Floating Reed Islands on Lake Titicaca

Puno Travel Blog

 › entry 58 of 92 › view all entries
Beautiful Lake Titicaca from the back of our boat

On our way back from the homestay we stopped at the floating reed islands, which were for me the highlight of the whole time spent on and around Lake Titicaca. 

These are amazing structures which the local islands have been creating and living on for generations over hundreds and hundreds of years.  They were initially created as a way of escaping invading foces - a great way of saying ´fine have our land but I´m going to build myself an island and float over here where you can´t get me!´

On the first island we were shown how they were constructed with reeds harvested from the masses growing all around the islands in this part of the lake.  The reeds are laid on top of old reeds that have decomposed into almost solid earth, and take about 7 years to make I think (from memory).

A traditional reed home with communal cooker in front!
  There are approximately 50 islands, but they only last for about 100 years at which time another has to be built and everyone from the old island moves onto this new one.  The islands are then archored to groups of reeds close-by, to stop them simply floating off just anywhere.

Perhaps one of the most interesting aspects of the islands is the islanders abilty to deal with clonflict - if there is a problem with a neighbouring island they simply loosen the anchoring ropes and float further away.  And most amazingly, if there is a conflict between people on the island they simply get the saw out and chop the whole thing in half!!  In this way about 2 new islands on average are created each year!  On the second island I was interested in buying some of the local weavings and started bargaining with 2 different traders.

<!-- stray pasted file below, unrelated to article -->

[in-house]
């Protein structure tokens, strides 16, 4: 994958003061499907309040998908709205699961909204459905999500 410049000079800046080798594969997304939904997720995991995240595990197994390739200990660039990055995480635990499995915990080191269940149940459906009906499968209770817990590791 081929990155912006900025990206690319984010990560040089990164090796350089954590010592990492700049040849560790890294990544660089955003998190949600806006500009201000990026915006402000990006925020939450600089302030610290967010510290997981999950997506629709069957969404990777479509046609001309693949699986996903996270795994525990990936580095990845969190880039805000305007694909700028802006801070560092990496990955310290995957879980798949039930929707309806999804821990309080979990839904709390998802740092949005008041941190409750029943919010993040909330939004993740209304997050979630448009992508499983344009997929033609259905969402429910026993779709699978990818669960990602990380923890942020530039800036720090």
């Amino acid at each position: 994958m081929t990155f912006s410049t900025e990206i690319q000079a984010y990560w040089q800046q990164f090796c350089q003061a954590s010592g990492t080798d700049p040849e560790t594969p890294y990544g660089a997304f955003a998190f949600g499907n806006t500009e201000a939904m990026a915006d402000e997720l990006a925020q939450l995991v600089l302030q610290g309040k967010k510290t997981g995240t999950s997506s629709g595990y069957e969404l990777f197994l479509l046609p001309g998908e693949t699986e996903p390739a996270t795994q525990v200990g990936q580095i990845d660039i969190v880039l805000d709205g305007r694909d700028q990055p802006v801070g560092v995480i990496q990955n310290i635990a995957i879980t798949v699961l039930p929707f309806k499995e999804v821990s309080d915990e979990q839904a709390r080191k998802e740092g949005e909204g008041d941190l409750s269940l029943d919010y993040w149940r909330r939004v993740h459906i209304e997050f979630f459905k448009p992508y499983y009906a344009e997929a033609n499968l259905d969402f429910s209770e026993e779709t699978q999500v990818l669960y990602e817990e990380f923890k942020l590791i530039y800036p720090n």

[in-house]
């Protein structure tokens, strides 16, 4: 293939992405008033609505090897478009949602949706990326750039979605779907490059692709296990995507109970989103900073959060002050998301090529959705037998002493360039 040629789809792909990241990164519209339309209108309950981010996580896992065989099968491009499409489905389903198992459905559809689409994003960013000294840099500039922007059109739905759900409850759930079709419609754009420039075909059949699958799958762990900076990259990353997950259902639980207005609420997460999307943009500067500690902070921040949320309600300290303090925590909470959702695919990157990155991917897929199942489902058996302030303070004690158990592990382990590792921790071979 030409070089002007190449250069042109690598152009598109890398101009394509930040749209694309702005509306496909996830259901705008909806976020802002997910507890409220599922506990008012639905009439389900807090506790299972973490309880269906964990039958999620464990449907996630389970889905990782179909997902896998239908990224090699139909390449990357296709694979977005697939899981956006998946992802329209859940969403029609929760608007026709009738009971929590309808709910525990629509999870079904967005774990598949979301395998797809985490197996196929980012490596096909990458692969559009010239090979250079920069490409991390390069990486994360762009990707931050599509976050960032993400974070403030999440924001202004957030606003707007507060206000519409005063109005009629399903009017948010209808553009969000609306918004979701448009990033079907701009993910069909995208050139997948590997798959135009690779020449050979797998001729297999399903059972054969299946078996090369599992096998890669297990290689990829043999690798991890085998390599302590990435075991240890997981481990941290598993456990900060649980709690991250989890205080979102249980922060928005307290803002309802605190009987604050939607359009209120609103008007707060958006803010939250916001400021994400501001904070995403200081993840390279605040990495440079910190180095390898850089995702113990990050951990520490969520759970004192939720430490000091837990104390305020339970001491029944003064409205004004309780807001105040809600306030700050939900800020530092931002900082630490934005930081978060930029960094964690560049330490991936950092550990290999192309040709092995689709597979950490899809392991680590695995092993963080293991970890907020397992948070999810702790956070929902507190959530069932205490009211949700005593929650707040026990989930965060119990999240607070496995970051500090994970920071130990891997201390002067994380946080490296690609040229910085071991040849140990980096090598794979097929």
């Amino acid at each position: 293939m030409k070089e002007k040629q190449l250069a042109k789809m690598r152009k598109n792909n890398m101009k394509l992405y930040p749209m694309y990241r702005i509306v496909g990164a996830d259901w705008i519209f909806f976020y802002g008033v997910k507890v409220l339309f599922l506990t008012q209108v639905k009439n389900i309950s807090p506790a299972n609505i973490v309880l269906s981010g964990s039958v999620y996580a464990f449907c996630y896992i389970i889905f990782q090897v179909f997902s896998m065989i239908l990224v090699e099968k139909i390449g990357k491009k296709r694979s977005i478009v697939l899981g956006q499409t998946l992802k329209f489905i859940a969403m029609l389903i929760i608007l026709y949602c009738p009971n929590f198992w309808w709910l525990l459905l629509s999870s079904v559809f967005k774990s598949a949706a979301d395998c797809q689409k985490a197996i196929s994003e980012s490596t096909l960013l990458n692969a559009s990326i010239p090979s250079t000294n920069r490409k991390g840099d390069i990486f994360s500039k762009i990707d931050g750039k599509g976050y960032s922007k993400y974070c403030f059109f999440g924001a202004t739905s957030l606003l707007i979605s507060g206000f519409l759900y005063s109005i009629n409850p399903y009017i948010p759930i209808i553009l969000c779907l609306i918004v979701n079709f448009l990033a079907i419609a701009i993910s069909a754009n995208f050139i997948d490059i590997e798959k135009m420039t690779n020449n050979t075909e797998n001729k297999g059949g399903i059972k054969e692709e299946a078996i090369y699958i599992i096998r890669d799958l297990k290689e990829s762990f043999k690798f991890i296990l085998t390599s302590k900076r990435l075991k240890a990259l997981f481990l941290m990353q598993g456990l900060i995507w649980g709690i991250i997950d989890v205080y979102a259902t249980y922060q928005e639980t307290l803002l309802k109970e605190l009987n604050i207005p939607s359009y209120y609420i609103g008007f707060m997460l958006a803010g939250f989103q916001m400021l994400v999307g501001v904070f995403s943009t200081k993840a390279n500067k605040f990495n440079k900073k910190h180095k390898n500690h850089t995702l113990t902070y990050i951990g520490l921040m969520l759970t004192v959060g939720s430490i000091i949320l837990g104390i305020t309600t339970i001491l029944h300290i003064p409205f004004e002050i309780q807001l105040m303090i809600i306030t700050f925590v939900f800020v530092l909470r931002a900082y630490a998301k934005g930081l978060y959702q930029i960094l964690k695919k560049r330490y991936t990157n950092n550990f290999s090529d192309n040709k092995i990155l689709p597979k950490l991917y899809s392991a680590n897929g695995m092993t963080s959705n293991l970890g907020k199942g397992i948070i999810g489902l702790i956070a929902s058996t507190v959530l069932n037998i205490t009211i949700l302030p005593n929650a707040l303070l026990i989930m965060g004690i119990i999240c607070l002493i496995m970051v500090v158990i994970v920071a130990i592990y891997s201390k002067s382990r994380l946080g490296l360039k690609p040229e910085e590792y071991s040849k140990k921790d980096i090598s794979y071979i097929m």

An ornate reed boat used to transport us to a neighbouring island
  When I chose one over the other we joked that they might start an argument about the profits and end up getting the saw out!  I hope not.

The islands were amazingly atmospheric places, with a great sense of freedom that came form their impermanence and abilty to be easily moved if required.  They were so different from any other type of community I´ve seen, almost totally at one with nature and dependent on their surroundings to survive.  They even had solar panels to catch the light and gain enough electricity to power a small TV.  I have to admit that I was tempted to move there!

Join TravBuddy to leave comments, meet new friends and share travel tips!
Beautiful Lake Titicaca from the b…
Beautiful Lake Titicaca from the …
A traditional reed home with commu…
A traditional reed home with comm…
An ornate reed boat used to transp…
An ornate reed boat used to trans…
Me and the reed island, good choic…
Me and the reed island, good choi…
Two-way traffic in the reed roads!
Two-way traffic in the reed roads!
Reed houses on the wonderful reed …
Reed houses on the wonderful reed…
A reed house asnd women cooking to…
A reed house asnd women cooking t…
A rough demonstration of how the i…
A rough demonstration of how the …
Puno
photo by: lrecht